Large fleets that run a tight accounting ship can tell you down to the penny, on a unit-by-unit basis, how much they spend on labor, parts, tires and outside repairs for their trucks. They can also tell you how those expenses are trending compared to their annual budgets.

Think of this as a profit-and-loss statement on each truck. Those companies can also track trends that indicate poorly running units and units that experience repeat repairs. These types of trends influence future component purchasing and maintenance practices. By having a handle on these trends, organizations can fine-tune their trade cycles and optimize their operating costs.

For small fleets, many lump all of their transportation expenses into general accounts. So, they have no real way of identifying costs on a per-unit basis.

You can purchase off-the-shelf software to help calculate true maintenance costs. But the software usually can't take into account your parts and labor pricing. The time it takes to process repair orders, payables and receivables, plus track warranty work, licensing, permitting and compliance with U.S. Department of Transportation regulations, can all add up to major costs for companies. Those expenses may or may not be captured at the fleet or unit level.

These items, traditionally thought of as overhead items, contribute to the overall cost of ownership and must be considered when deciding whether to lease or buy trucks.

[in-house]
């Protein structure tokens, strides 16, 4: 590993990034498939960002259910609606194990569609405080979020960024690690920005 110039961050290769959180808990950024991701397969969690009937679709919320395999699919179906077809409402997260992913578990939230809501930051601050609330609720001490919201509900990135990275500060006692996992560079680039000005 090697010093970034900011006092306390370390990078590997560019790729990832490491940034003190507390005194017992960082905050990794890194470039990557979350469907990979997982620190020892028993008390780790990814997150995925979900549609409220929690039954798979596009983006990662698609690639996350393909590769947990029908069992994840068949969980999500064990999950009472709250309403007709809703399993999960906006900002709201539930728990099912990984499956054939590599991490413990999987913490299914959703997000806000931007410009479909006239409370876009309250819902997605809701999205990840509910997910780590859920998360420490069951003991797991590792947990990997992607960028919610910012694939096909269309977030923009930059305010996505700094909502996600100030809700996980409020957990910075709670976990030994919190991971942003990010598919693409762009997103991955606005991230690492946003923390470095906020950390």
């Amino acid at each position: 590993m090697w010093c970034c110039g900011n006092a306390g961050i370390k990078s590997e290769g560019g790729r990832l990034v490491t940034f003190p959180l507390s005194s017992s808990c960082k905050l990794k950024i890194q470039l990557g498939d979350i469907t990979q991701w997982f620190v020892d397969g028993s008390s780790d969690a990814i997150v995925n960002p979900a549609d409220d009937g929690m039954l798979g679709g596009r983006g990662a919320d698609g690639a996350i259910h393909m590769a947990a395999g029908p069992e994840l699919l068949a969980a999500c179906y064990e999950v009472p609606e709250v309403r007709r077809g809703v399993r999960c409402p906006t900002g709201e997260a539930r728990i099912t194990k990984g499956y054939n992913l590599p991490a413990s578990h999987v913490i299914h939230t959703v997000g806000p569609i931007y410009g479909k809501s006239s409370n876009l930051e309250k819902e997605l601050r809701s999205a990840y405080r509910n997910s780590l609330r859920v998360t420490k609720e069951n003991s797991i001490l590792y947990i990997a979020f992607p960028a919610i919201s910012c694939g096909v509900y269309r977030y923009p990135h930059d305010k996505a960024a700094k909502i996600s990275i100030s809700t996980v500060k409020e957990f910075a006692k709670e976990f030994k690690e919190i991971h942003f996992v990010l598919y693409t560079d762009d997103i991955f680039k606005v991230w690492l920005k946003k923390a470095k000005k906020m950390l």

What are the perceived benefits of ownership and leasing?

The benefits of leasing trucks are financial and operational. Financially, a company can preserve capital for other parts of its business that generate a higher return. Operationally, it allows a company to focus on core functions of its business.

Truck ownership has been perceived to provide better control, which may or may not be the case. In many situations, there is inherent risk associated with owning trucks. Some of these risks include the value of the equipment at trade-in time, unpredictable maintenance costs over the equipment life, obsolete or stranded assets due to improper replacement cycle and increased costs caused by hiring, training and tooling technicians to keep up with ever-changing truck technology. Those risks make it difficult, if not impossible, for a company to maintain a stable cash flow. Equipment failures, even when they're covered under warranty, can create delivery delays and adversely affect your company's income.